3. Experimental Studies on Heat-Transfer Enhancement: General Elements

The critical issues encountered in the analysis of the equipment available in the field of applications are the following:
  • Difficulty in modifying the acoustic parameters: the frequency is almost always fixed and often the power cannot be varied; geometry and fluid dynamics influence the actual power released by the generator. It would be useful to modify the generators in such a way that they always supply the set power;
  • With the exception of some particular cases, the acoustic generation leads to high PUS/∆Pth ratios, where PUS is the total power given with the ultrasounds and ΔPth represents the heat-transfer enhancement. This occurs because a large part of the acoustic energy is dissipated in the fluid before reaching the exchange surface and before altering it. The possibility could be assessed case by case to switch to mechanical generation or to bring the exchange surface as close as possible to the generation area.
Overall, it can be observed that in each of the considered cases it is rather difficult to identify the contribution of the single effects and, therefore, to draw general conclusions on the effect of the application of ultrasounds.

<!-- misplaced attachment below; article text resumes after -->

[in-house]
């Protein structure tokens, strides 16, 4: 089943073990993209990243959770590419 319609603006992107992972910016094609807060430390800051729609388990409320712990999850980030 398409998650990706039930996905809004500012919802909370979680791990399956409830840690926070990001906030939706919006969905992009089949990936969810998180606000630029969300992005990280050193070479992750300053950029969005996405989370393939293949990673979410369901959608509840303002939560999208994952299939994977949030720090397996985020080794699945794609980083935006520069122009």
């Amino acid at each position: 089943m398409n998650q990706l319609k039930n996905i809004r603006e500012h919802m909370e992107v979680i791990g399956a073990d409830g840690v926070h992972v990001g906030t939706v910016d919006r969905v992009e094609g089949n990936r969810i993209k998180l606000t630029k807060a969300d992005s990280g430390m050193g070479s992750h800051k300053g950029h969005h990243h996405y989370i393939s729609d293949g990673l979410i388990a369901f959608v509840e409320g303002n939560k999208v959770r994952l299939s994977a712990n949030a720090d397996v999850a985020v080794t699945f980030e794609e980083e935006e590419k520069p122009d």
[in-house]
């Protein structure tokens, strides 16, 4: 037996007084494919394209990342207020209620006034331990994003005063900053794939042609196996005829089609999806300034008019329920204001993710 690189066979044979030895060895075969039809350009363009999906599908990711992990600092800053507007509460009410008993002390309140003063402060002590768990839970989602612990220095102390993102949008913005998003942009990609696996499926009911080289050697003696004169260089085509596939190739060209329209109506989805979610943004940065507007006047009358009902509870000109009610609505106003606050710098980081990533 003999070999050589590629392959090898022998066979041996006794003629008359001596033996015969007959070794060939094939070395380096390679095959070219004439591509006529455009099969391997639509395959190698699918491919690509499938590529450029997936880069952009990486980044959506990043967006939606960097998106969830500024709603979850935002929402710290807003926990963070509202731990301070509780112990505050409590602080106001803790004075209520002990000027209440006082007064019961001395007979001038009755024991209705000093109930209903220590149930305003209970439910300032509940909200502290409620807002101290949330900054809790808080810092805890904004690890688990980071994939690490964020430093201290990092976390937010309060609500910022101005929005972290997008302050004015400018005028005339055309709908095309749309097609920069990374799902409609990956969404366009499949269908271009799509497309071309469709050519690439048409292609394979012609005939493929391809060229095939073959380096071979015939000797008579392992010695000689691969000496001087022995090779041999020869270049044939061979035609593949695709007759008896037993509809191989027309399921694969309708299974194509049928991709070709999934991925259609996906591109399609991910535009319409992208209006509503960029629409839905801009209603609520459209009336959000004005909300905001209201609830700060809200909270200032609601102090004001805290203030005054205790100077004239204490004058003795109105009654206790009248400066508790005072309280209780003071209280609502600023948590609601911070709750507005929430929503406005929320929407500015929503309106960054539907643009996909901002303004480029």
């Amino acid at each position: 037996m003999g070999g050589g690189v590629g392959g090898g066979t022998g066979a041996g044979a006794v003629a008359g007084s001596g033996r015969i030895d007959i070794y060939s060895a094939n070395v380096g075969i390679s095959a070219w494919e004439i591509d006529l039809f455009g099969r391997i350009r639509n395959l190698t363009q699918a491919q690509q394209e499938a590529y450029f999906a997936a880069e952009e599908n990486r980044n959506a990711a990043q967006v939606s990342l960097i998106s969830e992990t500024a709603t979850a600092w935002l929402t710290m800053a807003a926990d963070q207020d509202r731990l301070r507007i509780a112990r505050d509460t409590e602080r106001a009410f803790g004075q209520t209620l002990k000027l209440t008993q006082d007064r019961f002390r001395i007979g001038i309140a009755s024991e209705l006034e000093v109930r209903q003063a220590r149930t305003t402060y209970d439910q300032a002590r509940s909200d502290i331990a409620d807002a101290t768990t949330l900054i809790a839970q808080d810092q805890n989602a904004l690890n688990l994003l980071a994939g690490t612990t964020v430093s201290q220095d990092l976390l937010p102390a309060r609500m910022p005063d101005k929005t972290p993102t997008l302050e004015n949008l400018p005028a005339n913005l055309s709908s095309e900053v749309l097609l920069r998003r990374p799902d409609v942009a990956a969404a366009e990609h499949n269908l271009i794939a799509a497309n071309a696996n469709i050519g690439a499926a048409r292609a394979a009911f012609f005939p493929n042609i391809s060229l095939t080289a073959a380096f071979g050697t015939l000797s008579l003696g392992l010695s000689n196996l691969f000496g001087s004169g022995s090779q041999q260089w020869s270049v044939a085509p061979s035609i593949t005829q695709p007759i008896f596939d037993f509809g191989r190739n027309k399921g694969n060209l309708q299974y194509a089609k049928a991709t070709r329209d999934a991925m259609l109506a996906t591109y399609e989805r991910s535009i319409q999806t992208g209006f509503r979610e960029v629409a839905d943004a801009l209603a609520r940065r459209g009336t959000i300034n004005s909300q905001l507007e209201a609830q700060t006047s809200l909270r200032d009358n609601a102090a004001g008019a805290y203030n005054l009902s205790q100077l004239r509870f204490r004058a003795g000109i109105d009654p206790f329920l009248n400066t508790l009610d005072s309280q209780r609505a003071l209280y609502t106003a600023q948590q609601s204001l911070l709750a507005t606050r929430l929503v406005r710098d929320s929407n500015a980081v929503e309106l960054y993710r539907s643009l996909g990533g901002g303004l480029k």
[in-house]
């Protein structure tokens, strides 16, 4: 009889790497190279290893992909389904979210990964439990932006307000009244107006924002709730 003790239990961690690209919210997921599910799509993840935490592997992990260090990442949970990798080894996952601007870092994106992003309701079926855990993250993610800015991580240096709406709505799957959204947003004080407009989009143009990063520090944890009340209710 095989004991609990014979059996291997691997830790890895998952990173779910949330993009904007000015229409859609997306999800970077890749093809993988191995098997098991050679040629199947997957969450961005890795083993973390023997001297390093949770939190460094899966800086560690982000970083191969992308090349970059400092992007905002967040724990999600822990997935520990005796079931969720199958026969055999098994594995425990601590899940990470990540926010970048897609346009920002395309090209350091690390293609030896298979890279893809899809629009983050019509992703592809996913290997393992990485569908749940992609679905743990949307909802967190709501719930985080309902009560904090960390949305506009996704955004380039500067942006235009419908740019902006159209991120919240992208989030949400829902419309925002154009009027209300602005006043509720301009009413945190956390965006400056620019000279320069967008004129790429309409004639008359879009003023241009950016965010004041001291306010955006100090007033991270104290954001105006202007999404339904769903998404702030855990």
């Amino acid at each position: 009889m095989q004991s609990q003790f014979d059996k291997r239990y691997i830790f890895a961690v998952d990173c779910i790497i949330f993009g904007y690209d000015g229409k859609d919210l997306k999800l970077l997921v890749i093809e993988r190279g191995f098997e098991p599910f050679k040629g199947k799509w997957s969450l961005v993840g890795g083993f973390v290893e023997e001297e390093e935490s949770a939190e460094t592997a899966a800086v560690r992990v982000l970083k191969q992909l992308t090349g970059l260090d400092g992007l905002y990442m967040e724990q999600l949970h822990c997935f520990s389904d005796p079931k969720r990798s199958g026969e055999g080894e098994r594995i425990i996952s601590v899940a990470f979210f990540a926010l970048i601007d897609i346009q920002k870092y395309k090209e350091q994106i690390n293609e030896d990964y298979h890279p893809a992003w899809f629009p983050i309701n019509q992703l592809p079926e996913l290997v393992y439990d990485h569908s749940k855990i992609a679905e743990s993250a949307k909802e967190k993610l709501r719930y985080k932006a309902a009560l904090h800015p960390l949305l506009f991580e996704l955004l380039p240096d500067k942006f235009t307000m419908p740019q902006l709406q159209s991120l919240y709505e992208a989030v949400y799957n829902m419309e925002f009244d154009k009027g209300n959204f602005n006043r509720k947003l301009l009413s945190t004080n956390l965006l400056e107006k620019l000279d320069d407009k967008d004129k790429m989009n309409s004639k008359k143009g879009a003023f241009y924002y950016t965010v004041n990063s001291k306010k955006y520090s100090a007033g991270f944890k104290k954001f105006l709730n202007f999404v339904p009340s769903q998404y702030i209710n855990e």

Concerning the direct enhancement of heat transfer, many limits clearly emerge, but the most important is that the use of ultrasonic power is not localized. In essence, the power is dissipated in the whole liquid and this also affects the liquid that is located near the exchange surface. Overall, it can be observed that in each of the considered cases it is rather difficult to be able to identify the contribution of the individual effects and, therefore, to draw general conclusions on the effect of the application of ultrasounds.
It is important to take into account the energy flows too. If the phenomenon to be obtained is dissipative, it risks being less efficient than that obtained by directly dissipating electricity in the liquid. Therefore, it is advisable to use mechanical generation or to bring the exchange surface as close as possible to the acoustic generation area.
Due to the marked non-linearity of the phenomena involved, it is advisable to operate with dimensions and geometries similar to those of the final applications. It would be also advisable to be able to set the acoustic parameters (frequency, power, etc.) independently of other operating conditions, geometries, etc.
For the aforementioned reasons, the authors have decided to develop a specific experimental apparatus in order to test the effect of ultrasounds on natural convection in a dielectric fluid. The experimental analysis is carried out to estimate the achievable increase of the convective heat-transfer coefficient between an electronic board and the fluid.

4. Definition of the Experimental Setup and Measurement System

In this section, the experimental setup is described with some details about the specific components and the measurement methodology.